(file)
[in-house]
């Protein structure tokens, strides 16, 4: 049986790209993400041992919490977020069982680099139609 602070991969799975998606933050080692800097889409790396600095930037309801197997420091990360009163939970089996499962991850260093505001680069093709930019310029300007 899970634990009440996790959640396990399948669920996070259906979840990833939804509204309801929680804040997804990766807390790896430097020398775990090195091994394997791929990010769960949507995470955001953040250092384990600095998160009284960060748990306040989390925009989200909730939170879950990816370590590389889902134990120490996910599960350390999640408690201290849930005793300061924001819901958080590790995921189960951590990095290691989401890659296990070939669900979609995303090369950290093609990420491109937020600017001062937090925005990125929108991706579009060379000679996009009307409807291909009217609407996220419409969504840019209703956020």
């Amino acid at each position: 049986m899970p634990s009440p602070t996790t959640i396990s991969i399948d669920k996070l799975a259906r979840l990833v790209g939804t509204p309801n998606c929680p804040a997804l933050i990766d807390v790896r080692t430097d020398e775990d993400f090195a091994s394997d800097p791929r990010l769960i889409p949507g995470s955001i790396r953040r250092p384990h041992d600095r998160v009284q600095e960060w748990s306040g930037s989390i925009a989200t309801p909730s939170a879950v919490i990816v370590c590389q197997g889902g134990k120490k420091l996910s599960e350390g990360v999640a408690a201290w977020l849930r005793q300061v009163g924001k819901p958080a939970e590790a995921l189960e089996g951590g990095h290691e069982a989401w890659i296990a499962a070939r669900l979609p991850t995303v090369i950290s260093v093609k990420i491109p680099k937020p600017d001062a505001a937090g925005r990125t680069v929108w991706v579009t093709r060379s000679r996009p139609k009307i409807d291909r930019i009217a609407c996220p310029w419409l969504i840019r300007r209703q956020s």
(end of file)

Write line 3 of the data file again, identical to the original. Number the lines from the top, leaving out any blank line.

């Amino acid at each position: 049986m899970p634990s009440p602070t996790t959640i396990s991969i399948d669920k996070l799975a259906r979840l990833v790209g939804t509204p309801n998606c929680p804040a997804l933050i990766d807390v790896r080692t430097d020398e775990d993400f090195a091994s394997d800097p791929r990010l769960i889409p949507g995470s955001i790396r953040r250092p384990h041992d600095r998160v009284q600095e960060w748990s306040g930037s989390i925009a989200t309801p909730s939170a879950v919490i990816v370590c590389q197997g889902g134990k120490k420091l996910s599960e350390g990360v999640a408690a201290w977020l849930r005793q300061v009163g924001k819901p958080a939970e590790a995921l189960e089996g951590g990095h290691e069982a989401w890659i296990a499962a070939r669900l979609p991850t995303v090369i950290s260093v093609k990420i491109p680099k937020p600017d001062a505001a937090g925005r990125t680069v929108w991706v579009t093709r060379s000679r996009p139609k009307i409807d291909r930019i009217a609407c996220p310029w419409l969504i840019r300007r209703q956020s």